Those who love exercising on the open road don’t typically want to be stuck indoors engaging in strength training. However, running, especially for newer runners, may create muscle imbalances or exacerbate issues in our legs.
The shin bone helps absorb and balance the impact of footfall. Similar to a bridge beam, the tibia bends backward on impact with the ground, putting compressive pressure on the medial side of the bone. Weakened calves, for instance, can put a lot of stress on the Achilles Heel and break down the tendon’s fibers.
Thus, unstable core and hip muscles hurt our body’s biomechanics and overload the shins with tension, which may often lead to shin splints and stress fractures. To avoid these pains, incorporating specific exercises twice a week — or even daily if you have had shin, calf, or Achilles issues in the past — can help preserve endurance and running performance.
Plyometric lunges help improve mobility and stability. Lunges are ideal for those wishing to get stronger and for current athletes, including runners and cyclists and help the shins and other areas of the body like the hips.
First, lunge forward with the right foot and left arm until the shin of your back leg is parallel to the ground and the knee nearly touches the floor. Push off the ground in a quick manner. Next, switch the legs in midair, so they land in a lunge with the left leg moving forward. Left and right lunges count as one repetition. Complete three sets of 15 reps.
Straight-leg Calf Raise
The typical remedy for shin splits is standing calf raises — and many of them in succession. First, grab a dumbbell in the right hand while standing on a step. Cross the left foot behind your right ankle and then balance on the ball of the right foot. Lift the right heel and stop for a few seconds; then lower. Repeat 15 times in three sets on each side.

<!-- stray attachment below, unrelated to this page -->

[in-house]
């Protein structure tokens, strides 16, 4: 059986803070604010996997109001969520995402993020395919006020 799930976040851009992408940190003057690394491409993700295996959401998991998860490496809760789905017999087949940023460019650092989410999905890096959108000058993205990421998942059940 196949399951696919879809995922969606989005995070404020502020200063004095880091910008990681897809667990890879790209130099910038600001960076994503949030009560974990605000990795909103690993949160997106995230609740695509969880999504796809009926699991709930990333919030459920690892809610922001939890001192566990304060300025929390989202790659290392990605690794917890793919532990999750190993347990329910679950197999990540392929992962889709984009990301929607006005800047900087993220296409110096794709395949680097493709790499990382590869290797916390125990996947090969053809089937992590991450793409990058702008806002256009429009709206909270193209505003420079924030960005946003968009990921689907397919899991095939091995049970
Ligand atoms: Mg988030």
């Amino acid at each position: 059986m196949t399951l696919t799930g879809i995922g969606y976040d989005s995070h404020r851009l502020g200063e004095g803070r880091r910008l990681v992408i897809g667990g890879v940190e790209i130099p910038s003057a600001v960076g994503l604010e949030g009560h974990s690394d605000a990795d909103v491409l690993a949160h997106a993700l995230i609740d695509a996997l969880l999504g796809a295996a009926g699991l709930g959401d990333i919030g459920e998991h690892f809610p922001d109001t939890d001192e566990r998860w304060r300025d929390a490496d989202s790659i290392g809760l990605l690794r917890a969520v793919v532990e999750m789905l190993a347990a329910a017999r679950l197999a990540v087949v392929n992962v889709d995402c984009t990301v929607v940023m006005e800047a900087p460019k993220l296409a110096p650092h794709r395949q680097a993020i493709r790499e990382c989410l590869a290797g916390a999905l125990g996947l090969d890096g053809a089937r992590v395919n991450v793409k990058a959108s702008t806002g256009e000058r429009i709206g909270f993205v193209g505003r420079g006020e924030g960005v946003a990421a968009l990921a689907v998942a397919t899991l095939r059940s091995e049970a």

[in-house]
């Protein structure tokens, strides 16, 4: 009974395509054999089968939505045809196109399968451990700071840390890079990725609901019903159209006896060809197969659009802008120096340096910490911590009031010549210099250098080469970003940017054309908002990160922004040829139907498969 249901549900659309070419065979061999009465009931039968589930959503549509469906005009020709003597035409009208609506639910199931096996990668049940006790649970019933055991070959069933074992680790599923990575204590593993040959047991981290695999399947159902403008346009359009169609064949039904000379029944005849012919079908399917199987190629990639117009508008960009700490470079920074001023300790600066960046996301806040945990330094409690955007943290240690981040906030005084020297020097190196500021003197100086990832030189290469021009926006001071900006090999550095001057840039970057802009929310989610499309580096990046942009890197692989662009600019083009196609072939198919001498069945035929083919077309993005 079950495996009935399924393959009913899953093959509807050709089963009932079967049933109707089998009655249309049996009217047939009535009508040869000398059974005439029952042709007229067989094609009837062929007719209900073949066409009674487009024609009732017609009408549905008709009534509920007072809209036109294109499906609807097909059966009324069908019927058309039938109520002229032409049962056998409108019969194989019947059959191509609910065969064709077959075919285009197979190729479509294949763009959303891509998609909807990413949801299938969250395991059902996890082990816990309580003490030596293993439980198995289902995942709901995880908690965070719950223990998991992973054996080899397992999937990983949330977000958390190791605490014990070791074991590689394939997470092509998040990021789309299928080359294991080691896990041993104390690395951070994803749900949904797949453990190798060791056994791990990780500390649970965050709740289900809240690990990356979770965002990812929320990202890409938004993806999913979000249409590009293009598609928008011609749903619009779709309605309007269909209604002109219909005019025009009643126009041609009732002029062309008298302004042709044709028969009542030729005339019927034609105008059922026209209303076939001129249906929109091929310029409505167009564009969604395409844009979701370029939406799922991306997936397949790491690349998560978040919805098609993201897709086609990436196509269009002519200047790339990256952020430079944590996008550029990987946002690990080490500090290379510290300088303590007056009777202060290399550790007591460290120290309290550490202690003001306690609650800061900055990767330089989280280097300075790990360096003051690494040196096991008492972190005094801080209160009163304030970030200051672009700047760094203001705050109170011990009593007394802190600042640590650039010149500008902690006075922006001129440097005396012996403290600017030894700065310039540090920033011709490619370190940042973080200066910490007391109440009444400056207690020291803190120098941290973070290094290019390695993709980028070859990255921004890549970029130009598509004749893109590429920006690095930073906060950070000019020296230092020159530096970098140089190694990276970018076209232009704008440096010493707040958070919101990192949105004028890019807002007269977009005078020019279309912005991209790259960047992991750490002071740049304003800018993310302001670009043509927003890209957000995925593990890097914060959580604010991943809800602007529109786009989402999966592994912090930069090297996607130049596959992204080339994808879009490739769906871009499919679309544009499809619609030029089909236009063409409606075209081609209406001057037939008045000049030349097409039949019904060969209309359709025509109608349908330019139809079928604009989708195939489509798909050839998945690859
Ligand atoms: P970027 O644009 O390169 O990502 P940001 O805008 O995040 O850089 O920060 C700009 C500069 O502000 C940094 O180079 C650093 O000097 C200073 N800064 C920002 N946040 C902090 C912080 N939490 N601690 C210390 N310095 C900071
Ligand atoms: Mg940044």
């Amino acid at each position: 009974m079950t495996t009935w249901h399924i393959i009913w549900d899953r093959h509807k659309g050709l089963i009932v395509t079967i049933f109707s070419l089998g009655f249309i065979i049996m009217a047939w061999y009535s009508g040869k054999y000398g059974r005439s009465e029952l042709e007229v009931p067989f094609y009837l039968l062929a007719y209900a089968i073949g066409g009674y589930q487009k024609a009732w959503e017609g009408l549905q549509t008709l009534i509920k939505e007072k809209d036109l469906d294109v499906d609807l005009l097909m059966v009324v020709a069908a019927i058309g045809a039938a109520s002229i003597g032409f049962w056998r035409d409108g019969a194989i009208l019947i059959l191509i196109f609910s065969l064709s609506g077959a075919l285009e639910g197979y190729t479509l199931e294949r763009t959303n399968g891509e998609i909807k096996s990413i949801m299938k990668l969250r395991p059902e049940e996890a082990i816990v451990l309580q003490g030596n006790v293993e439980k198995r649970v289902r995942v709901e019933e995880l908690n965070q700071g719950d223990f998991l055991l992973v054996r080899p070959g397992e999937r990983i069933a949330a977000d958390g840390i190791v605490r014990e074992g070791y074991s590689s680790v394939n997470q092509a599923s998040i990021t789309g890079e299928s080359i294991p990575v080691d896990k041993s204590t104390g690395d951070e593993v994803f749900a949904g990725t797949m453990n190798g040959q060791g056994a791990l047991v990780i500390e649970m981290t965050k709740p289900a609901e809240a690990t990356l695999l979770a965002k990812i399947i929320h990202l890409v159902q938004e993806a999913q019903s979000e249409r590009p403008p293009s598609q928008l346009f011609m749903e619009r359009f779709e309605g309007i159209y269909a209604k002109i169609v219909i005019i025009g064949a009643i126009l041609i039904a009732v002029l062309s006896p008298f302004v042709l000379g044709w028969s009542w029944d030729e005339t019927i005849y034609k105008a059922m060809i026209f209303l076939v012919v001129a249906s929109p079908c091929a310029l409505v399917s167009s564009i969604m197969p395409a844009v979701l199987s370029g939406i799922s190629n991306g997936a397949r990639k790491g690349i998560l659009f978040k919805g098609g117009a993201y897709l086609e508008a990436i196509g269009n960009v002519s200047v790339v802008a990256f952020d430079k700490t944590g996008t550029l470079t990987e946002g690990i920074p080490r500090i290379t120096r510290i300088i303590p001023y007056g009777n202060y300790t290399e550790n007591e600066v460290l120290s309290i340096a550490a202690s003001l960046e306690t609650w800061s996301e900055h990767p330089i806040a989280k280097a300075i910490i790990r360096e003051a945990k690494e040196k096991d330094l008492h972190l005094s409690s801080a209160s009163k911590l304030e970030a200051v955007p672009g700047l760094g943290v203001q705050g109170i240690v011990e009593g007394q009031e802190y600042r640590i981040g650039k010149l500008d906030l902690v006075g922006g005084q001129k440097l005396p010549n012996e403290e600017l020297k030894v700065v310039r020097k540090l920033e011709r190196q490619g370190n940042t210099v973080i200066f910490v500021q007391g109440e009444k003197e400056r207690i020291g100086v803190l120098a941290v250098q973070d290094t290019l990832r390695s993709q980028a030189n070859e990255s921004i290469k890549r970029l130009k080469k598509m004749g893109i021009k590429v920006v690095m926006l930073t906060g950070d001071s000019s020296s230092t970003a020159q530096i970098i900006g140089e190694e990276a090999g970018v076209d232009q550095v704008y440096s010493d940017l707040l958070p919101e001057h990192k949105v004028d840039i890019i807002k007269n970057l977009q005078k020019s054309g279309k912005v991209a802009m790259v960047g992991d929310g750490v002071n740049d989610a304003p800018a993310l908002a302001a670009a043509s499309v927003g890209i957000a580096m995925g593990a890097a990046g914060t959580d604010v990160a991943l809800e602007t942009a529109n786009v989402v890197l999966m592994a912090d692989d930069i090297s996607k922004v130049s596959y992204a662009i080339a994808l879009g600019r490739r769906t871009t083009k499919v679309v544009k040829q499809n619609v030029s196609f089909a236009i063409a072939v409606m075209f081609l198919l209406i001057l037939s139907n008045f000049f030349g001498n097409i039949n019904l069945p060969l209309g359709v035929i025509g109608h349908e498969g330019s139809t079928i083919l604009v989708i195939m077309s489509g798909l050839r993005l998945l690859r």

Bent-Knee Calf Raise
This exercise is similar to the straight-leg calf raise instructions, but instead, bend the knee to balance the leg and keep it bent when raising and lowering the body. Complete three sets of 15 reps on both sides.
Anterior Tibialis Exercises
First, sit on the floor or on a chair. Tighten an exercise band around something sturdy and loop it around the top of the foot. As the toes face up, flex the ankle toward the body to the count of two. Return the ankle to a downward position to the count of four. Do this 10 to 20 times in 2 or 3 sets every day.
Eccentric Calf Raises
Stand up on a step with the heels hanging off the edge. Push up onto the toes. Next, drop your heels to the count of 10 below the step level. Make sure to do this movement very slowly. Complete three sets of 15 repetitions.
Farmer’s Walk on Toes
Hold dumbbells at the sides. Rise up onto the toes and walk forward for a full minute. Increase the weight if it feels like it’s possible to withstand more than 60 seconds. Repeat in three sets.
Shin splint pain is intense and can keep runners away from practicing. However, it’s important to always take measures to prevent the issue. Once shin splints occur, rest, ice, stretching, and even better shoes combined with these low-impact exercises can help the shins heal. While more studies are necessary to determine the exercises that are the most effective, these exercises will help give runners the support they need as they heal and get stronger.